Bin Ladin's driver to get US army trial

The US military has referred an alleged associate of Usama bin Ladin for trial by commission on charges of conspiracy to attack civilians, murder and terrorism.

    Hamdan has been in Guantanamo since November 2001

    Salim Ahmad Hamdan - a Yemeni national - was the fourth detainee held at a US naval base in Guantanamo Bay to be referred to trial by a US military commission on so-called terrorism charges.

    Pentagon spokesman Larry DiRita told journalists on Wednesday that the conspiracy charges appeared to hinge entirely on Hamdan's association with bin Ladin from 1996 onwards.

    Hamdan is suspected of having been a bodyguard and personal driver for bin Ladin, but has not been accused of involvement in 9/11 or other major attacks linked to al-Qaida.

    Specific charges

    But the charge sheet said the Yemeni had delivered weapons, ammunition and supplies to al-Qaida members and associates, and picked up weapons at Taliban warehouses and delivered them to prominent al-Qaida member, Saif al-Adil.

    Hamdan "purchased or ensured that Toyota Hi Lux trucks were available for use by the Usama bin Ladin bodyguard unit tasked with protecting and providing physical security for Usama bin Ladin," it said.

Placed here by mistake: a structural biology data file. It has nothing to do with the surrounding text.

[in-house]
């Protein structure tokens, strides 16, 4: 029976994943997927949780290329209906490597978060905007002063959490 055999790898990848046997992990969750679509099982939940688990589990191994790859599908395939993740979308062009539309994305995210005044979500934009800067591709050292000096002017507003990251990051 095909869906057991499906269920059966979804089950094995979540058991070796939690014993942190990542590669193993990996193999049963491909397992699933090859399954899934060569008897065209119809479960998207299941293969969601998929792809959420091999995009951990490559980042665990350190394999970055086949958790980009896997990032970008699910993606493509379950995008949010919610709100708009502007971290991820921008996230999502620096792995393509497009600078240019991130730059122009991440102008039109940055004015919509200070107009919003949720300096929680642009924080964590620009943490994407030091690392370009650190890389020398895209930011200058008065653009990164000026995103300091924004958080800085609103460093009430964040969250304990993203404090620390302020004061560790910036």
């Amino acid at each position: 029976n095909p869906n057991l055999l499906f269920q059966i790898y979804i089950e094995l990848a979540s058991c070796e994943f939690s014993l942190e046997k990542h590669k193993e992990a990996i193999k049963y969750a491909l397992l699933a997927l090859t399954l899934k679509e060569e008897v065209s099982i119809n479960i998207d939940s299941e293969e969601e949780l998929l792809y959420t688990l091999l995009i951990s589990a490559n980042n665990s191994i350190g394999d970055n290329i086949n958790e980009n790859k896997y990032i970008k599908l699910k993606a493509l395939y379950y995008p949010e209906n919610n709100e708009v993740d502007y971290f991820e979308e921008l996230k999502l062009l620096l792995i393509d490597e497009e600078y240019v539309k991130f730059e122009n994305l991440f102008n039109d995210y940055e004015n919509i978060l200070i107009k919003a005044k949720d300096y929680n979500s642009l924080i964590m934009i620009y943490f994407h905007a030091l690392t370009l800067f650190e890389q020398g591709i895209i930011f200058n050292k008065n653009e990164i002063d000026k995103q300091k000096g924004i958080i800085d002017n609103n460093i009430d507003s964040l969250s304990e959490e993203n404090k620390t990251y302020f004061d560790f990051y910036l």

He also "served as a driver for Usama bin Ladin and other high ranking al-Qaida members and associates".

    Other charges include being present at bin Ladin speeches in which he would encourage others to conduct "martyrdom missions" to drive the US military out of the Arabian peninsula.

    The military also alleges Hamdan received training on rifles, handguns and machine guns at al-Qaida's al-Faruq camp in Afghanistan on various occasions between November 1996 and November 2001, when he was captured.

    SOURCE: Reuters


    YOU MIGHT ALSO LIKE

    150 years of 'Das Kapital': How relevant is Marx today?

    150 years of 'Das Kapital': How relevant is Marx today?

    The seminal work of the 19th century economist still provides a framework for understanding contemporary capitalism.

    The shocking story of Israel's disappeared babies

    The shocking story of Israel's disappeared babies

    New information has come to light about thousands of mostly Yemeni children believed to have been abducted in the 1950s.

    Africa is not poor, we are stealing its wealth

    Africa is not poor, we are stealing its wealth

    It's time to change the way we talk and think about Africa.